Michigan’s Song of Itself

THE University of Michigan had a chance to shine at the end of February when our symphony orchestra toured by bus from Ann Arbor to Carnegie Hall. The musicians made stops at Oberlin and Cornell before getting to West 57th Street. Kenneth Kiesler, our maestro, selected Mahler’s Fifth Symphony and a new composition by a faculty member, Evan Chambers, called “The Old Burying Ground” to show the talents of our student musicians. Because one of my poems is included in the Chambers work, I found myself among the fresh-faced virtuosi as they made their debut on the nation’s most prestigious stage.

To sit waiting for my moment behind the first violins rehearsing Mahler’s heartbreaking Adagietto was a gift that nearly overwhelmed with memories — Luchino Visconti’s film and Thomas Mann’s novella “Death in Venice,” and Robert Kennedy’s requiems at St. Patrick’s Cathedral 40 years ago this June. I felt like a heartsick Aschenbach, fresh from the barbers, vexed by the grim and dismal in the midst of hope and beauty.

It was a brilliant night! The great hall packed, the music transcendent, the voices resplendent, the ovations longstanding.

“I had this aim to create a work that sounded as if the voices were rising from the ground,” said Evan Chambers. And it put me in mind of the groundswell, bottom-up, collaborative politics of change that has been much in play this primary season. To hear his composition played and sung in Carnegie’s perfect acoustics was a triumph and a gift.

Alas, a triumph and gift that went unremarked-upon and unreviewed: no mention made, as far as I could tell, in the dailies in New York or Detroit or Ann Arbor. It is true: bad news gets halfway round the world before good news has its boots laced up. The easy litany of things gone wrong in Michigan gets more of a forum than what’s gone right.

Most of the ink and airtime of late around here has been spent on the self-inflicted fall from grace of Detroit’s hapless mayor, Kwame Kilpatrick, who has been indicted for perjury in his alleged efforts to cover up a sex scandal. He has Bill Clinton’s trouble with mendacity and George W. Bush’s on-his-sleeve religiosity; the former president’s lapses of self-control and the current one’s insuperable hubris. Like Mr. Clinton he’s gotten in trouble with women. Like Mr. Bush, he reckons he’s “on assignment from God.” All three men have misspent their considerable gifts — some inherited, some acquired, some congenital — and have disappointed beyond all expectations.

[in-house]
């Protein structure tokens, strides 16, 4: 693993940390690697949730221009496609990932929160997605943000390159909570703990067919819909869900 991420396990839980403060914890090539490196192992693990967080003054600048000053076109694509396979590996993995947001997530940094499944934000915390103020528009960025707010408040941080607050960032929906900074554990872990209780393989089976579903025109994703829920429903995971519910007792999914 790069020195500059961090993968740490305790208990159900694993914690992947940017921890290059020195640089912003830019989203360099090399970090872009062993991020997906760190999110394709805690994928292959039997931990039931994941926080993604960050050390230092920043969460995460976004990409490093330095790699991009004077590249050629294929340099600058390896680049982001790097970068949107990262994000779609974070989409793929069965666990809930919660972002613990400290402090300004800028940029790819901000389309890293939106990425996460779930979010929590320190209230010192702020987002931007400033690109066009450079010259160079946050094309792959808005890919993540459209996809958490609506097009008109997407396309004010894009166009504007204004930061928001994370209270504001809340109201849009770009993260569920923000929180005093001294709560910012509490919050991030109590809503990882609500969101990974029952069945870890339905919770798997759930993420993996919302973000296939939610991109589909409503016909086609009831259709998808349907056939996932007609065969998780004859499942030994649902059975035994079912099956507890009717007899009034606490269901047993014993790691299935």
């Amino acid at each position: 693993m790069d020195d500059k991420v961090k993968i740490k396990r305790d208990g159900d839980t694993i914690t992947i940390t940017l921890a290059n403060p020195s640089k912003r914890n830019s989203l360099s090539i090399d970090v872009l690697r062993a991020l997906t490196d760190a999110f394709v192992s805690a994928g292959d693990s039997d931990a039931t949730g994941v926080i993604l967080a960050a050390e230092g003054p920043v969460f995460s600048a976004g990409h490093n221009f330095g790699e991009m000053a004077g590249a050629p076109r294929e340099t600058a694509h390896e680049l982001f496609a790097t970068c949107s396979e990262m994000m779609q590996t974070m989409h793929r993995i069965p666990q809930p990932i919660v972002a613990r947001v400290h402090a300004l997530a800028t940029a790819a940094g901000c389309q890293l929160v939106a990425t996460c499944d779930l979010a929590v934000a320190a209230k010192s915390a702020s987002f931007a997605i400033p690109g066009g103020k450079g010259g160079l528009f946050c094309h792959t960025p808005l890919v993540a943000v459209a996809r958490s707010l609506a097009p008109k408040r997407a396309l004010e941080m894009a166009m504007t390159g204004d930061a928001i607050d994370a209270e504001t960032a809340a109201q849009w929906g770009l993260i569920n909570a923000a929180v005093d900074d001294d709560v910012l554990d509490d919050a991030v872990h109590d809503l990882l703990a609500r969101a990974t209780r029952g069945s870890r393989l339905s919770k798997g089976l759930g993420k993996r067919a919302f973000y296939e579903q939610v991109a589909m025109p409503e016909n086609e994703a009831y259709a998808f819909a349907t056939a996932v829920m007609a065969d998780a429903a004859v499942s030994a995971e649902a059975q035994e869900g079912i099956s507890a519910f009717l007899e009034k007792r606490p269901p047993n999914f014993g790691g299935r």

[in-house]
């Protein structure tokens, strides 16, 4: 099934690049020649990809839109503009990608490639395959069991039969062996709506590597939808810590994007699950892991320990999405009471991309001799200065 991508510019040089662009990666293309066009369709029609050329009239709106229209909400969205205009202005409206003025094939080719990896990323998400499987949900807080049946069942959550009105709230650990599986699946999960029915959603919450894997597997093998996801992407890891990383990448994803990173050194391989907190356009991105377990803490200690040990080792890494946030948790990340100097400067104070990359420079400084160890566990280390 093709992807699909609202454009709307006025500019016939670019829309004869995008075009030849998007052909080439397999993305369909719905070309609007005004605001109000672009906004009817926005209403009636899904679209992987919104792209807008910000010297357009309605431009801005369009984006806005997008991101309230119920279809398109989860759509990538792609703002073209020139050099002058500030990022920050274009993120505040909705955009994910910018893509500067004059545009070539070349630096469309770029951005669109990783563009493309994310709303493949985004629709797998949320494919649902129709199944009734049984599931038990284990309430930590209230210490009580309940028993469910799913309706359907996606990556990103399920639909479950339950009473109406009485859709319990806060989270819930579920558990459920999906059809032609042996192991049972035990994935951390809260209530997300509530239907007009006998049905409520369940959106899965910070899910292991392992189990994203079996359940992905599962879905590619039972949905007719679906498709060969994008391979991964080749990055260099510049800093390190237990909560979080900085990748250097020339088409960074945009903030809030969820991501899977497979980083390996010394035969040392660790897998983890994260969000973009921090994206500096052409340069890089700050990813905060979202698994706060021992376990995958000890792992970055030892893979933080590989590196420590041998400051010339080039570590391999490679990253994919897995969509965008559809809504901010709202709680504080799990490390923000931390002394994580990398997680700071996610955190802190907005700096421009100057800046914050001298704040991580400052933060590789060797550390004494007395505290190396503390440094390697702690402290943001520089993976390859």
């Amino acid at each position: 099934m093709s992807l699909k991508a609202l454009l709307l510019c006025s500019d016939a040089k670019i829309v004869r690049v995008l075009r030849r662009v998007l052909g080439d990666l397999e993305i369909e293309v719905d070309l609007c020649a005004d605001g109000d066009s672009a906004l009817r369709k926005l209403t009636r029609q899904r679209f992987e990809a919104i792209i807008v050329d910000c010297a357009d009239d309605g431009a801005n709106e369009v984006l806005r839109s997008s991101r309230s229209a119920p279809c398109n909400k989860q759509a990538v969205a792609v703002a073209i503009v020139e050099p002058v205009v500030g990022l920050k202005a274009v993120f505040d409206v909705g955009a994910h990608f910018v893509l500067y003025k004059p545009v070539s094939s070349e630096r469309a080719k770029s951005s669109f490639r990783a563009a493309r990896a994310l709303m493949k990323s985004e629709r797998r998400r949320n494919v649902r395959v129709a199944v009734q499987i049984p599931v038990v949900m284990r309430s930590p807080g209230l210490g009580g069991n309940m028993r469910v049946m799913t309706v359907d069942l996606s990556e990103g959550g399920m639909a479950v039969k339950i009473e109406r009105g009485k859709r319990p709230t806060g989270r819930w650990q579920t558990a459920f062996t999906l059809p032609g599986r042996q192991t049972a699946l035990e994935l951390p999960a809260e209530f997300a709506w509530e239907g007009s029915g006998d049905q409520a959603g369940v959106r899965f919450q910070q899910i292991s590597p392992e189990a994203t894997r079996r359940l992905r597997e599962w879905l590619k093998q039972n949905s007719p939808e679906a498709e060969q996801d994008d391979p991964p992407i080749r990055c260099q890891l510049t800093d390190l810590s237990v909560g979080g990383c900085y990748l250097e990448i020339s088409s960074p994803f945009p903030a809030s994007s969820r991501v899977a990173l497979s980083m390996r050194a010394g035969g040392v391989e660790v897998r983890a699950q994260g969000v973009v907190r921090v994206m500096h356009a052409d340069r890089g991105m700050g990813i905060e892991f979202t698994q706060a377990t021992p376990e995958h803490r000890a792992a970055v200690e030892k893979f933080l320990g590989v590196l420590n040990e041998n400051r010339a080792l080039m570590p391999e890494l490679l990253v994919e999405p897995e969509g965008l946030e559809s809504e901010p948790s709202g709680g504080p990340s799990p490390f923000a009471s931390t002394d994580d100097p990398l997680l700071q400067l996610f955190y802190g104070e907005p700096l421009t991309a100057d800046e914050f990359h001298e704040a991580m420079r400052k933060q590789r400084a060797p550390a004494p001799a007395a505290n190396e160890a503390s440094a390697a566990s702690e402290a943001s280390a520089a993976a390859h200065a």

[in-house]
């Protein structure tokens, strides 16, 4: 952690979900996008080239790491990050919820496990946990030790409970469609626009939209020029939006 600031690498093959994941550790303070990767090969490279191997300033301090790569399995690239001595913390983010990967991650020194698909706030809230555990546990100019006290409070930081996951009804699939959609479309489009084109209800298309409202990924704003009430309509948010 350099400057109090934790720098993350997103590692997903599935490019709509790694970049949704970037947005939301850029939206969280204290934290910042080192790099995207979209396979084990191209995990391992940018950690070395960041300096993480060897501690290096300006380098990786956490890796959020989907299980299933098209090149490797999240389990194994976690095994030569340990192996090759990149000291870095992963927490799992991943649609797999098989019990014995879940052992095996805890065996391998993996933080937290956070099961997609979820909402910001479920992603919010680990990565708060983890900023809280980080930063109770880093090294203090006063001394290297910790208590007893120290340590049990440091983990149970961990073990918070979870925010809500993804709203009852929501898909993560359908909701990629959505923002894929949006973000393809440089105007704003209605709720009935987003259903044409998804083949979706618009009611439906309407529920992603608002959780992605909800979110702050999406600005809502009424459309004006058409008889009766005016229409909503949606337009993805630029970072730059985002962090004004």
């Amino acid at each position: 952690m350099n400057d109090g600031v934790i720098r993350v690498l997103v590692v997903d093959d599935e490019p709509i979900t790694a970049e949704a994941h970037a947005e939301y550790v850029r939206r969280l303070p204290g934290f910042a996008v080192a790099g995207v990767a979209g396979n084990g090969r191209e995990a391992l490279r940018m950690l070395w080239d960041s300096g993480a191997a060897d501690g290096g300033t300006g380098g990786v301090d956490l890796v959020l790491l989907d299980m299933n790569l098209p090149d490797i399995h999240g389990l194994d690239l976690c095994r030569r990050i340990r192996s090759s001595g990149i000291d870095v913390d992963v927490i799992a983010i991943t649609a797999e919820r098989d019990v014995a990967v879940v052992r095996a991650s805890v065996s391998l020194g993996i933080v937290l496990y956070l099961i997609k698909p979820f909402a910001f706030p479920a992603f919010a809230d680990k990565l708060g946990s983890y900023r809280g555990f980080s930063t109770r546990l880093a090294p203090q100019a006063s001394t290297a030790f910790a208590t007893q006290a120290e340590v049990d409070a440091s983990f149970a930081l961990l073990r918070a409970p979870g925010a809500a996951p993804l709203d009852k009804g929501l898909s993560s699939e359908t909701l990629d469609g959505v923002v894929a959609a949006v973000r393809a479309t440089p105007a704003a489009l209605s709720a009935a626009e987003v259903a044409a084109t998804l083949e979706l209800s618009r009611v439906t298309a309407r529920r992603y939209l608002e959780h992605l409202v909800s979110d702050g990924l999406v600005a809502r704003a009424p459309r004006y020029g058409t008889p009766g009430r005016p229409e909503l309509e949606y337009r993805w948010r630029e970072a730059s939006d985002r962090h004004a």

So now the National Conference of Black Mayors, which had been scheduled for Detroit in April, will go to New Orleans in June instead. “It’s not that we’re against Detroit, or the people of Detroit or even Mayor Kilpatrick; we just want to keep focus on our issues,” said George Grace, president of the conference.

By comparison, the perseverance of our governor, Jennifer Granholm, gets little notice. Her efforts to diversify the economy, double the number of college graduates and restore our cities are not nearly as engaging as the soap opera that has been playing out in Detroit. The Government Performance Project at the Pew Center for the States graded Michigan’s management with a B-plus this year; only three states scored better.

As she has put it: “We need to capitalize on our natural advantages … Wind. Woods. Water. Work force. Even waste. If we do this right, Michigan can be the alternative energy capital of North America, and create thousands and thousands of jobs.” Her faith in the future is contagious. So is despair. Sometimes we vote our hopes, sometimes our fears.

Among those young musicians of Michigan at Carnegie Hall, I felt the way supporters say they do at a Barack Obama event — that maybe we are worthy of our better dreams. A symphony orchestra is an exercise in collaboration, in bringing diverse tools and talents to bear on a common purpose. The worst of times might give way to the best, the winter will at last give way to spring, that out of all the noise and nonsense, blather and racket we might make song and poetry and music.

Thomas Lynch, a funeral director and lecturer at the University of Michigan, is the author of the memoir “Booking Passage.”

Copyright 2008 The New York Times Company

April 6, 2008
OP-ED CONTRIBUTOR
Michigan’s Song of Itself

By THOMAS LYNCH
Milford, Mich.

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